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"To you, of course, keep for yourself."

to enjoy, to

"And leave his house as bare as your hand? There's nothing in it that is n't precious."

Fleda considered; her friend had taken her up with a smothered ferocity by which she was slightly disconcerted. "I don't mean, of course, that he should surrender everything; but he might let you pick out the things to which you're most attached."

"I think he would, if he were free," said Mrs. Gereth.

"And do you mean, as it is, that she 'll prevent him?" Mona Brigstock, between these ladies, was now nothing but "she." "By every means in her power." "But surely not because she understands and appreciates them?"


"No," Mrs. Gereth replied, "but because they belong to the house, and the house belongs to Owen. If I should wish to take anything, she would simply say, with that motionless mask, 'It goes with the house.' And day after day, in the face of every argument, of every consideration of generosity, she would repeat, without winking, in that dry, dead voice, 'It goes with the house, it goes with the house.' In that attitude they'll shut themselves up."

Fleda was struck, was even a little startled, with the way Mrs. Gereth had turned this over, - had faced, if indeed only to recognize its futility, the notion of a battle with her only son. These

words led her to make an inquiry which she had not thought it discreet to make before; she brought out the idea of the possibility, after all, of her friend's continuing to live at Poynton. Would they really wish to proceed to extremities? Was no good-humored, graceful compromise to be imagined or brought about? Could n't the same roof cover them? Was it so very inconceivable that a married son should, for the rest of her days, share with so charming a mother the home she had devoted more than a score of years to making beautiful for him? Mrs. Gereth hailed this question with a wan, compassionate smile; she replied that a common household, in such a case, was exactly so inconceivable that Fleda had only to glance over the fair face of the English land to see how few people had ever conceived it. It was always thought a wonder, a "mistake," a piece of overstrained sentiment; and she confessed that she was as little capable of a flight of that sort as Owen himself. Even if they both had been capable, they would still have Mona's hatred to reckon with. Fleda's breath was sometimes taken away by the great bounds and elisions which, on Mrs. Gereth's lips, the course of discussion could take. This was the first she had heard of Mona's hatred, though she certainly had not needed Mrs. Gereth to tell her that in close quarters that young lady would prove secretly mulish. Subsequently, Fleda recognized, indeed, that perhaps almost any girl would hate a person who should be so markedly averse to becoming her mother-in-law. Before this, however, in conversation with her young friend, Mrs. Gereth furnished a more vivid motive for her despair by asking how she could possibly be expect ed to sit there with the new proprietors and acceptor call it, for a day, endure the horrors they would perpetrate in the house. Fleda reasoned that they would n't, after all, smash things nor burn them up; and Mrs. Gereth admitted, when pushed, that she did n't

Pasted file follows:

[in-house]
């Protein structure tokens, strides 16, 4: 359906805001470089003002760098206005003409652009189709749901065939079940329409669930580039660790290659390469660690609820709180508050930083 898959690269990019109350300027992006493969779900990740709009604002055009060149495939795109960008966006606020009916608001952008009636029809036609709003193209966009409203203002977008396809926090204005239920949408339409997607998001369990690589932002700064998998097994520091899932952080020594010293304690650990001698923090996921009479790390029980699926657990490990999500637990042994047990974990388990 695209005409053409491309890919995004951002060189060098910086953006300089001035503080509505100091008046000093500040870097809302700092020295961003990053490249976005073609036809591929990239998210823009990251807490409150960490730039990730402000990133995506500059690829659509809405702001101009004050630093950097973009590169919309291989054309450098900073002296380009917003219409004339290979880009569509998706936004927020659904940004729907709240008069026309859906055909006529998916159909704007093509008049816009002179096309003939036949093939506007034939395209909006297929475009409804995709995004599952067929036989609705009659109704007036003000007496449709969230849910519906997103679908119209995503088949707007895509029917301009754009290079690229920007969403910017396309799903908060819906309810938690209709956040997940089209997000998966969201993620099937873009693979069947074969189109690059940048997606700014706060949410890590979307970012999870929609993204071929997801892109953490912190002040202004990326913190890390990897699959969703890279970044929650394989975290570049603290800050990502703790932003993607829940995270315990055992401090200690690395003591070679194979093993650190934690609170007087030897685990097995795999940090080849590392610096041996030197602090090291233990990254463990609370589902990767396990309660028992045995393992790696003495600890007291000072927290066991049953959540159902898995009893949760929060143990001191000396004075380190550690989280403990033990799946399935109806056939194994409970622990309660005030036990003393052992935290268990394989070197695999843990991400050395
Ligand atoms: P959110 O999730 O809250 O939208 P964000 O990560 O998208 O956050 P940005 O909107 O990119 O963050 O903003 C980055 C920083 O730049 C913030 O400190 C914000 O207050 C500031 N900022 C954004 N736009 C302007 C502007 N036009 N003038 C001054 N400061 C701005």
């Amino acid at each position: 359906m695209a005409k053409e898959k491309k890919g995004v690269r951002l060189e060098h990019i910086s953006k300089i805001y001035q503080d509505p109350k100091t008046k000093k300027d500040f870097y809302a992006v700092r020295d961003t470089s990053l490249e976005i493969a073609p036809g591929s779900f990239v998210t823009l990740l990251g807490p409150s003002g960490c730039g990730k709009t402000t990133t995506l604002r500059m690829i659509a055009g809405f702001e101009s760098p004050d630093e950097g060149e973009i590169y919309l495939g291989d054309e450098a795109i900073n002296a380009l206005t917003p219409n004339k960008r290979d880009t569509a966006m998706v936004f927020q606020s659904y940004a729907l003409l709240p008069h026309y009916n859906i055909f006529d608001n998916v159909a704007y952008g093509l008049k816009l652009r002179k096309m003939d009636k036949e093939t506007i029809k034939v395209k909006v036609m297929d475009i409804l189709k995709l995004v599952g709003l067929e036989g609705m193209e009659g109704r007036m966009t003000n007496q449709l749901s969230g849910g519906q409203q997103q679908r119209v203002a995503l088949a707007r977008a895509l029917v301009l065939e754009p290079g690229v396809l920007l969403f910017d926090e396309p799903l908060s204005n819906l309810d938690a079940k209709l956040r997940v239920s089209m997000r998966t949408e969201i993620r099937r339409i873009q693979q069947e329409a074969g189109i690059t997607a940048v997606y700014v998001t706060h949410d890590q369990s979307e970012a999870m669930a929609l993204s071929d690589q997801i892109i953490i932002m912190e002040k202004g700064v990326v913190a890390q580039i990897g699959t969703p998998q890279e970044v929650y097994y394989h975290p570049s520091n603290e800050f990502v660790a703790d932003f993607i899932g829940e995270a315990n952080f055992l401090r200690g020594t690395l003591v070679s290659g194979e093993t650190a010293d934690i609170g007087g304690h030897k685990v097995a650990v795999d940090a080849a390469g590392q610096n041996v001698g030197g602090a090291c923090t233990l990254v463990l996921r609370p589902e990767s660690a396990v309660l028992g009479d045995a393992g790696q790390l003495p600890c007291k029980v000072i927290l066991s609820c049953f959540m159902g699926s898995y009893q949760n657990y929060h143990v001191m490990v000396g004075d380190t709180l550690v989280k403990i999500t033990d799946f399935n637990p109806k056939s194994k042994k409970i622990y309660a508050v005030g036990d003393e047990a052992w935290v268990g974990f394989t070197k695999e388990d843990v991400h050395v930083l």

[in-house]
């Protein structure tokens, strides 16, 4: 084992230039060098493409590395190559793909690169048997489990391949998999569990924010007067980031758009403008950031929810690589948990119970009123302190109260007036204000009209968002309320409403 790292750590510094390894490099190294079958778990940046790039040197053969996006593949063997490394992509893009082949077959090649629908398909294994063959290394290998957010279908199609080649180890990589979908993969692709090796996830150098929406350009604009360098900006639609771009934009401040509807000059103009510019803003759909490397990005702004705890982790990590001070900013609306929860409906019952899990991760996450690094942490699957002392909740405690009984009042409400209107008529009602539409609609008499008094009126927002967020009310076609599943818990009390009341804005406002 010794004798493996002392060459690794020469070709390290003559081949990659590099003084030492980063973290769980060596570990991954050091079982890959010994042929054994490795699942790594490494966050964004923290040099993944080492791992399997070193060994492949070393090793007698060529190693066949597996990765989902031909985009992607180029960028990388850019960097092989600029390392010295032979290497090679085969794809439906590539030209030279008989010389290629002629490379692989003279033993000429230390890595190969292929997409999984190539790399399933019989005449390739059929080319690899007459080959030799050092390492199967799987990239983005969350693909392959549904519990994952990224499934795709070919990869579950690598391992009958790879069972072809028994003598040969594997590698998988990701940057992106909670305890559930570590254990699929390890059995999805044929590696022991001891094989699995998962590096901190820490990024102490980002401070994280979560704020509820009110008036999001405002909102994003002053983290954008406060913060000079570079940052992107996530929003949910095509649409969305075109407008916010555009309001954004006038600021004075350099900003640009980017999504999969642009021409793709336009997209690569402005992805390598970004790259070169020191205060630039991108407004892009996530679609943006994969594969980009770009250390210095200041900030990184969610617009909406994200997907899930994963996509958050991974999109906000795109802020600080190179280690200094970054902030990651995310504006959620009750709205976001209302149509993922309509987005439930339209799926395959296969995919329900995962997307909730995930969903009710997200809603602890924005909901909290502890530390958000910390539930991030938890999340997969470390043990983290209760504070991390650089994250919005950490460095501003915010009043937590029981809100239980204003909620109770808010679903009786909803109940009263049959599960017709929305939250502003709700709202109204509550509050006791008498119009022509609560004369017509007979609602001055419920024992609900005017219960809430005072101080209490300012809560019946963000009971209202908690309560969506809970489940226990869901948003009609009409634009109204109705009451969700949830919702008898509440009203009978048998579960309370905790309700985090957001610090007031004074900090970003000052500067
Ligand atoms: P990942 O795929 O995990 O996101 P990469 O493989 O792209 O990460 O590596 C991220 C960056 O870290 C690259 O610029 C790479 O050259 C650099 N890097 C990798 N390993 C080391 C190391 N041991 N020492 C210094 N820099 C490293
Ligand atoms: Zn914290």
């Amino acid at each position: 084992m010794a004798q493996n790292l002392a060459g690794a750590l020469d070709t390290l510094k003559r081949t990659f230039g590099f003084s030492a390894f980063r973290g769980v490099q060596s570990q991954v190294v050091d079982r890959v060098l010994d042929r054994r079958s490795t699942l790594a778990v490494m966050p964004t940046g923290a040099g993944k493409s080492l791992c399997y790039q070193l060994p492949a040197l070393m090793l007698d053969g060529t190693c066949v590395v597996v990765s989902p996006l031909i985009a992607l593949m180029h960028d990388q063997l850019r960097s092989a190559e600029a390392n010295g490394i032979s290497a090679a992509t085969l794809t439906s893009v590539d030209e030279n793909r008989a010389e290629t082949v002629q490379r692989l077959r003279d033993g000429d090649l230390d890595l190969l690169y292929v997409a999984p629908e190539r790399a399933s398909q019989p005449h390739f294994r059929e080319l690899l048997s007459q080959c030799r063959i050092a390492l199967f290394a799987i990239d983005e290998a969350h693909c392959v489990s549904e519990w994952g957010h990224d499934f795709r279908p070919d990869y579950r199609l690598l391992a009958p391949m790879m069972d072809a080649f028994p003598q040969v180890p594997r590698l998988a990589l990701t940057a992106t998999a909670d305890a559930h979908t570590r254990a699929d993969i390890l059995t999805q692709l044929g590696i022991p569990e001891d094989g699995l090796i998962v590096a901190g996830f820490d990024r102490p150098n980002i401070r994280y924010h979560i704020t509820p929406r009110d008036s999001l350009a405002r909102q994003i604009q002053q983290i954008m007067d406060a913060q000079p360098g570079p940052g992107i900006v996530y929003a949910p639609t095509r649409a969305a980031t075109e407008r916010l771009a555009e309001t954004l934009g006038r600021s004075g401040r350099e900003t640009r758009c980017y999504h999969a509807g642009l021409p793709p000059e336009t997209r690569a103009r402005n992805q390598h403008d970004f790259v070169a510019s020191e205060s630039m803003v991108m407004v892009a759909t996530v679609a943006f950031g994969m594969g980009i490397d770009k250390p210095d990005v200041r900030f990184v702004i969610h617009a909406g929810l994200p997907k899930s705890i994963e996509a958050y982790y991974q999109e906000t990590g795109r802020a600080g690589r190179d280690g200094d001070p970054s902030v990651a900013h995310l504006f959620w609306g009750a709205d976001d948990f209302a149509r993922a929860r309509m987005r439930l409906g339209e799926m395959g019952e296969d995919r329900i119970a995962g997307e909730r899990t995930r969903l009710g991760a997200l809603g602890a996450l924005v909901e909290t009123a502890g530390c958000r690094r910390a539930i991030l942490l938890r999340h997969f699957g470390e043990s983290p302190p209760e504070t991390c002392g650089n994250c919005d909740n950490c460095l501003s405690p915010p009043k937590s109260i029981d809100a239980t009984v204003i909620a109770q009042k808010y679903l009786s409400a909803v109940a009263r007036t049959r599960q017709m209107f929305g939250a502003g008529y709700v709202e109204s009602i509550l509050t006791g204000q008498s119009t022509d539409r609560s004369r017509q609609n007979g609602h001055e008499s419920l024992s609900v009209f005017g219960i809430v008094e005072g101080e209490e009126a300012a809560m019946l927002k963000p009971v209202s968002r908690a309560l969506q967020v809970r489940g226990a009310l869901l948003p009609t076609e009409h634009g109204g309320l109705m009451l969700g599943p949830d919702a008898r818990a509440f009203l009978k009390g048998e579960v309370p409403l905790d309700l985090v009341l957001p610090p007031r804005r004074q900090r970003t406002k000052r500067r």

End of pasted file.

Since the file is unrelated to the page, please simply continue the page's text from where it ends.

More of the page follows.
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quite mean they would. What she did mean was that they would neglect them, slight them, leave them to clumsy servants (there was n't an object of them all but should be handled with perfect love), and in many cases probably wish to replace them by pieces that would answer some vulgar modern notion of the convenient. Above all, she saw in advance, with dilated eyes, the abominations they would inevitably mix up with them, the maddening relics of Waterbath, the little brackets and pink vases, the sweepings of bazaars, the family photographs and favorite texts, the "household art" and household piety of Mona's early home. Was n't it enough simply to contend that Mona would approach Poynton in the spirit of a Brigstock, and that in the spirit of a Brigstock she would deal with her acquisition? Did Fleda really see her, Mrs. Gereth demanded, spending the remainder of her days with such a creature's elbow in her eye?

Fleda had to declare that she certainly did n't, and that Waterbath had been a warning it would be madness to overlook. At the same time she privately reflected that they were taking a great deal for granted, and that, inasmuch as, to her knowledge, Owen Gereth had positively denied that he was engaged, the ground of their speculations was by no means firm. It seemed to our young lady that, in a difficult position, Owen conducted himself with some natural art; treating this domesticated confidant of his mother's wrongs with a simple civility that almost troubled her conscience, so freely she reflected that she might have had for him the air of siding with that lady against him. She wondered if he would ever know how little, really, she did this, and that she was there, since Mrs. Gereth had insisted, not to betray, but essentially to protect him. The fact that his mother disliked Mona Brigstock might have made him dislike the object of her preference, and it was